Texture Block Coding

Texture Block Coding was developed by Bender et alii and published on the IBM Systems Journal in 1996 [Ben96].

It is a very low bit rate technique, fairly resistant to affine manipulations of the image, but its major drawback is that it needs human intervention for the coding process.

Technique Basics

Texture block coding works by copying a region from a random texture pattern found in a picture to an area that has similar texture.

The coding process works by manually choosing the region on which to operate, and then using some mask to choose the area for copying, for example a graphic text, so that after decoding the mask can become visible.

The decoding process has this steps:

  1. Autocorrelate the image with itself. this will produce peaks at every point in the autocorrelation where identical regions of the image overlap. If large enough areas are copied, this will produce an additional large autocorrelation peak at the correct alignment for decoding.
  2. Shift the image as indicated by the peaks in Step 1.
    Now subtract the image from its shifted copy, padding the edges with zeros as needed.
  3. Square the result and threshold it to recover only those values quite close to zero. The copied regions will be visible as theses values.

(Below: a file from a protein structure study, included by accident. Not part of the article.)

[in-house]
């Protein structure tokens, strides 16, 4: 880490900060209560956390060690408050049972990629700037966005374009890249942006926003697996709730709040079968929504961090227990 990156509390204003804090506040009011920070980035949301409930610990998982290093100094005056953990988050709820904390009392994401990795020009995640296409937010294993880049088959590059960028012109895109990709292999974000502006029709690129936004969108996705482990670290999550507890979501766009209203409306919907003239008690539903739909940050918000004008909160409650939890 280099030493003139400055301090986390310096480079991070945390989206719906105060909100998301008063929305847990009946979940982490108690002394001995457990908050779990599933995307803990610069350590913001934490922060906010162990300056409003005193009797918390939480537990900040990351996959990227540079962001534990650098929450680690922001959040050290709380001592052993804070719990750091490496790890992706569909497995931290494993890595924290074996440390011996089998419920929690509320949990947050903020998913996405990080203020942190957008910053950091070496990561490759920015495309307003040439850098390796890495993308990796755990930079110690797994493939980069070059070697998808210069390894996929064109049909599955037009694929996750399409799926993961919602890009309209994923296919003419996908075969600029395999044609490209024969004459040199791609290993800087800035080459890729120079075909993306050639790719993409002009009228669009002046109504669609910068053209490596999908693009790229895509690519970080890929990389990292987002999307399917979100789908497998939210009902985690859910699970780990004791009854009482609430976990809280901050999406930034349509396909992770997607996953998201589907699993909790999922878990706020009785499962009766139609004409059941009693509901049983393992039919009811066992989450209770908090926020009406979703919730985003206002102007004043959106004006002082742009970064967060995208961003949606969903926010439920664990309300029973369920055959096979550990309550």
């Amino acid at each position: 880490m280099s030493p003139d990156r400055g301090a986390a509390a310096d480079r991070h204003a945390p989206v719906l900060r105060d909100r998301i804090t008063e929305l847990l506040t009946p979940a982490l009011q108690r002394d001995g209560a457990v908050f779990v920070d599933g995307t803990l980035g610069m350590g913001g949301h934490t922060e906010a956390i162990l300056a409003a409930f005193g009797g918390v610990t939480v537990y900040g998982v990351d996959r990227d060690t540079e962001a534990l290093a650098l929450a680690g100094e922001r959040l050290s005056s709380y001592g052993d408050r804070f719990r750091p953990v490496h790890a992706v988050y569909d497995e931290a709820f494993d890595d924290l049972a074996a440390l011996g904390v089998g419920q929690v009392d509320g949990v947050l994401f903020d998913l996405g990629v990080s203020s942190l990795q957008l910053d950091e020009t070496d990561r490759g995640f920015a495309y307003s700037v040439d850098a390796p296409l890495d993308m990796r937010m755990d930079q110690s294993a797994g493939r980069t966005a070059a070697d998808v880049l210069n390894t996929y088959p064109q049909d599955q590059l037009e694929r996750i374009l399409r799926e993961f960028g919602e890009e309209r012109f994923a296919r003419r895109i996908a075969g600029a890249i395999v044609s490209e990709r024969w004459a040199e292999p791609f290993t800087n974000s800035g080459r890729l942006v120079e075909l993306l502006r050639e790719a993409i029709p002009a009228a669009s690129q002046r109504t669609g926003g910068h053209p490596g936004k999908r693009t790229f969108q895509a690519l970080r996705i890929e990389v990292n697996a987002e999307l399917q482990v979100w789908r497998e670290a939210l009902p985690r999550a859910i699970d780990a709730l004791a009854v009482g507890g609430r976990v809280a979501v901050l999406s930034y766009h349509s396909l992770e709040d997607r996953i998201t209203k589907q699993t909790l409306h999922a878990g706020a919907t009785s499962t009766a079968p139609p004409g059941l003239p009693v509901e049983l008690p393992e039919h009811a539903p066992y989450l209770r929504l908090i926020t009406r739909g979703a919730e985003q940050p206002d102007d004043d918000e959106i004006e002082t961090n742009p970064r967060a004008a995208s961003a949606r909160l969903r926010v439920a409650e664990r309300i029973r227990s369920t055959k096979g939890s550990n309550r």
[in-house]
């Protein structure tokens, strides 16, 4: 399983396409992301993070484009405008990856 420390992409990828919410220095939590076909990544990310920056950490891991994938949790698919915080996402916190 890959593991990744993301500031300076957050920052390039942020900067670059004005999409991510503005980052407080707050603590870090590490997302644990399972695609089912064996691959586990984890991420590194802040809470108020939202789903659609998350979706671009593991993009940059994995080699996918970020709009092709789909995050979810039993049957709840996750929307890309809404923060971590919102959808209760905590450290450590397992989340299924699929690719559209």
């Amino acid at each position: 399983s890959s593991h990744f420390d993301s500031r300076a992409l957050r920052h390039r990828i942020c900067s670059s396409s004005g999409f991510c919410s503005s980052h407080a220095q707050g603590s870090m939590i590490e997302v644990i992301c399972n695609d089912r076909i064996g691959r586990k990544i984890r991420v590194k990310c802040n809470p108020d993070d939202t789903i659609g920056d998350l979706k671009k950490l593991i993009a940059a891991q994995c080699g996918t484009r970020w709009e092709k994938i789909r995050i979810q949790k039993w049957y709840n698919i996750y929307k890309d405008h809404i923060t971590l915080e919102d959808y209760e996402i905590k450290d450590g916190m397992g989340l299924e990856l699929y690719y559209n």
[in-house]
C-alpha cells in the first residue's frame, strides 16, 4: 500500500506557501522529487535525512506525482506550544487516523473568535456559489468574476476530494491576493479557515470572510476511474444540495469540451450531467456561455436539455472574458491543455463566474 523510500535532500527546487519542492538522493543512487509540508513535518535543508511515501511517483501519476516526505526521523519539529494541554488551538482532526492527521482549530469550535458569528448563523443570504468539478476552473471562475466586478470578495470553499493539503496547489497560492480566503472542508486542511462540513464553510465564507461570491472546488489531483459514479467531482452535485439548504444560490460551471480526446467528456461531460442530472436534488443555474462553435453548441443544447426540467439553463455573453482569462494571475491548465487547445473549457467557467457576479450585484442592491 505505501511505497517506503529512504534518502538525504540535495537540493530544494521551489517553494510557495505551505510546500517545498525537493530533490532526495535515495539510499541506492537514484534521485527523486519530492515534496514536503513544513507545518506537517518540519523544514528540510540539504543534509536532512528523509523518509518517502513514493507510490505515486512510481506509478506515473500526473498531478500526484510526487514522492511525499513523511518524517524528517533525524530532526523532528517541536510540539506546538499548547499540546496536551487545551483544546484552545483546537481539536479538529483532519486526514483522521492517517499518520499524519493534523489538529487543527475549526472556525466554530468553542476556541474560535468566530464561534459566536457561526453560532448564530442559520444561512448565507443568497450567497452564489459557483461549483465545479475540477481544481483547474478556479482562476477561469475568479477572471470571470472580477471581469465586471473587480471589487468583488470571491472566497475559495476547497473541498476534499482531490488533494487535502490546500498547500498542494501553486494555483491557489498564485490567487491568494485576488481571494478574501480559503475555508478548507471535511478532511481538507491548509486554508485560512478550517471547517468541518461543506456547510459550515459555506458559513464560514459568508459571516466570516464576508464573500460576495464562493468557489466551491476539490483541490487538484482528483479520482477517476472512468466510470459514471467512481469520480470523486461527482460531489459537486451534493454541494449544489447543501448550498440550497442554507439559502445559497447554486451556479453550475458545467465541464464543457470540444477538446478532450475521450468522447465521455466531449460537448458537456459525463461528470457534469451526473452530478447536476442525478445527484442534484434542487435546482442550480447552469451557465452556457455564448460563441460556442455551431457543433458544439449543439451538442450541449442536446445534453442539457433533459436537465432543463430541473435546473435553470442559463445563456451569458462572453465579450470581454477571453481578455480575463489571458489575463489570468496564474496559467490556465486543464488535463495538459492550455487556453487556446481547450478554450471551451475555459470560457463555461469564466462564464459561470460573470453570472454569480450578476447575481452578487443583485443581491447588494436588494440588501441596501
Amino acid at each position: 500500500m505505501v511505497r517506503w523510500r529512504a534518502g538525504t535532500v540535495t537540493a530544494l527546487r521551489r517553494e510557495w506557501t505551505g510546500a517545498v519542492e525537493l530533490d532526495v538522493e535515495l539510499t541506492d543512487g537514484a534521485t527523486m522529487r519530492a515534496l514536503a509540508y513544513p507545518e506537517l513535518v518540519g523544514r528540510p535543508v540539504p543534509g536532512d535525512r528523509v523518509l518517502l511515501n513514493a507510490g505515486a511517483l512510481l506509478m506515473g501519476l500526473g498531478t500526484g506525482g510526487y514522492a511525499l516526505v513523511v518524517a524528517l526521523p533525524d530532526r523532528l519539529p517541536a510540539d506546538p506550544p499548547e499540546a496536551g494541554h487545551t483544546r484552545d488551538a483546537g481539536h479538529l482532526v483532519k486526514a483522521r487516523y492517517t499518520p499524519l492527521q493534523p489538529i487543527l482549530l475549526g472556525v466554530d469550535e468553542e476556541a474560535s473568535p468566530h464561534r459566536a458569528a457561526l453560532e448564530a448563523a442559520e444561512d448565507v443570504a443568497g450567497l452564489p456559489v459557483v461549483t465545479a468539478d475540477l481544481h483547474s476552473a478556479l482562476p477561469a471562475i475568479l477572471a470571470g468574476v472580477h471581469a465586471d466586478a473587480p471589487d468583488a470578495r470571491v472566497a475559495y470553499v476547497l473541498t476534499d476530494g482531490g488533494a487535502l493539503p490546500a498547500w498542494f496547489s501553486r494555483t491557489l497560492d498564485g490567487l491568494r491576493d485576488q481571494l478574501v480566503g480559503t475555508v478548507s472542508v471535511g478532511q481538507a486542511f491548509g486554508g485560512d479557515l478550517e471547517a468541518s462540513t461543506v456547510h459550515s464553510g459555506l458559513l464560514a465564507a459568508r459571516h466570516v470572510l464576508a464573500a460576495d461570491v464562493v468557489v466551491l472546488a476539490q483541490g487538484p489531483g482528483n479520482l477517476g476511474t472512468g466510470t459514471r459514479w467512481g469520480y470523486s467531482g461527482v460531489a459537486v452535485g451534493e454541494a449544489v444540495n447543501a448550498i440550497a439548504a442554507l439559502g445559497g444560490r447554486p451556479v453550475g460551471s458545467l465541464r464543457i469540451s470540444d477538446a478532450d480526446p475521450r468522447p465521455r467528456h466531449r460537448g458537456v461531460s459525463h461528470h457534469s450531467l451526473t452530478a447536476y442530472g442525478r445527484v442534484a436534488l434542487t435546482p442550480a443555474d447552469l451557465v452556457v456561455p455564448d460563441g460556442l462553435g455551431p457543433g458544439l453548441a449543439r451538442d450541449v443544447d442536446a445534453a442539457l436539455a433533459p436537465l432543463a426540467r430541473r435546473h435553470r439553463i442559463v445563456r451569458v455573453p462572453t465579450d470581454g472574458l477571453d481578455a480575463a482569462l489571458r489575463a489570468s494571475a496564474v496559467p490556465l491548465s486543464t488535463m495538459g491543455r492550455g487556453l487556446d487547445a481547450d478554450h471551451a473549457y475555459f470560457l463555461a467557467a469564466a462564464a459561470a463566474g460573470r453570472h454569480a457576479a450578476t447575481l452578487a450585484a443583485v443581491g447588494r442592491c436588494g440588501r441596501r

Data Rate

One can easily see that since the copied areas must be fairly large (at least 16x16 pixels), and they usually bear some mask on them, then the amount of hidden information is small. In fact, we can't modify in this way many parts of an image without it becoming visible.

Moreover, not all parts of an image are suitable for this technique, like solid color areas, because they would magnify their changes.


If the block size for the copying operation is large enough (16x16 pixel at least), then the blocks' inner part changes in the same way as the image under most nongeometric transformations, such as filtering, compression and rotation. The embedded mask will still become visible, only it will be rotated or filtered with respect to the original.

Cropping will destroy texture block coding if one of the two copies is out of the cropped area. Affine transformations will usually transform the mask, too, maybe rendering it unintelligible.

If only one of the two equal regions is modified by a malicious attacker, then the embedded data can be destroyed.

Ease of detection/extraction

The decoding algorithm is quite easy to apply and doesn't include any key-coded step, so the embedded data can be extracted by anyone.

Suitability for steganography or watermarking

Due to its very low data rate, its fair robustness to non malicious modifications and its ease of extraction make this technique almost only suitable for watermarking images.

Problems and possible solutions

The major drawback with this technique is the need for human support in choosing the areas from which to copy and paste. A solution would be to instruct a computer to do the same job, maybe with human monitoring.

Further studies include the possibility of cutting an pasting blocks from only part of the image frequency spectrum, moving around less noticeable blocks and rendering it more robust to various compression algorithms.



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Matteo Fortini